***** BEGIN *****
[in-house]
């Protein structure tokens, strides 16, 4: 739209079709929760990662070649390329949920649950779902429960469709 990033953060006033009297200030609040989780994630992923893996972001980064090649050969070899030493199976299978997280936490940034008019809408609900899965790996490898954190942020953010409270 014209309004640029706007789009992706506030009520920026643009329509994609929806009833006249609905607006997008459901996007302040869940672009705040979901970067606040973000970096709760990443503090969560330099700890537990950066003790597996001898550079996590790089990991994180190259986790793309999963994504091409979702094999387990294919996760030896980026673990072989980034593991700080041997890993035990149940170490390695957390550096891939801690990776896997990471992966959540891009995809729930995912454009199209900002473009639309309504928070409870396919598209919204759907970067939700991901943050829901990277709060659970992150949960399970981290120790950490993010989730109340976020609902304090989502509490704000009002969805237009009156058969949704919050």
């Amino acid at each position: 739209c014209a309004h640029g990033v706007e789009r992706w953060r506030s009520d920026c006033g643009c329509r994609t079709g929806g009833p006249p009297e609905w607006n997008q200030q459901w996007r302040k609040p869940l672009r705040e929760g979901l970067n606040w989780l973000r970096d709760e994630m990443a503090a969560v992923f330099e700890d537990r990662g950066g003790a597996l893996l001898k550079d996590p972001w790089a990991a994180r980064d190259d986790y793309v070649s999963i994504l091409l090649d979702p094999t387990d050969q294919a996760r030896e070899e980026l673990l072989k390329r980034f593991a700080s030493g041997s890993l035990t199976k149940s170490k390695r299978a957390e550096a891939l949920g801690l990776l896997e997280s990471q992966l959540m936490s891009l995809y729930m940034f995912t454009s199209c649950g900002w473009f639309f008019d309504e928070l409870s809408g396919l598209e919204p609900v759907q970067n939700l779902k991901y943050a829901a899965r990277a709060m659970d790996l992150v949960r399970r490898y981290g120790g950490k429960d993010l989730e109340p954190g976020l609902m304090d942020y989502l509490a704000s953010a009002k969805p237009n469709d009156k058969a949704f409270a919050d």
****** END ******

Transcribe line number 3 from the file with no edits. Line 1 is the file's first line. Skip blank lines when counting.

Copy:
């Amino acid at each position: 739209c014209a309004h640029g990033v706007e789009r992706w953060r506030s009520d920026c006033g643009c329509r994609t079709g929806g009833p006249p009297e609905w607006n997008q200030q459901w996007r302040k609040p869940l672009r705040e929760g979901l970067n606040w989780l973000r970096d709760e994630m990443a503090a969560v992923f330099e700890d537990r990662g950066g003790a597996l893996l001898k550079d996590p972001w790089a990991a994180r980064d190259d986790y793309v070649s999963i994504l091409l090649d979702p094999t387990d050969q294919a996760r030896e070899e980026l673990l072989k390329r980034f593991a700080s030493g041997s890993l035990t199976k149940s170490k390695r299978a957390e550096a891939l949920g801690l990776l896997e997280s990471q992966l959540m936490s891009l995809y729930m940034f995912t454009s199209c649950g900002w473009f639309f008019d309504e928070l409870s809408g396919l598209e919204p609900v759907q970067n939700l779902k991901y943050a829901a899965r990277a709060m659970d790996l992150v949960r399970r490898y981290g120790g950490k429960d993010l989730e109340p954190g976020l609902m304090d942020y989502l509490a704000s953010a009002k969805p237009n469709d009156k058969a949704f409270a919050d």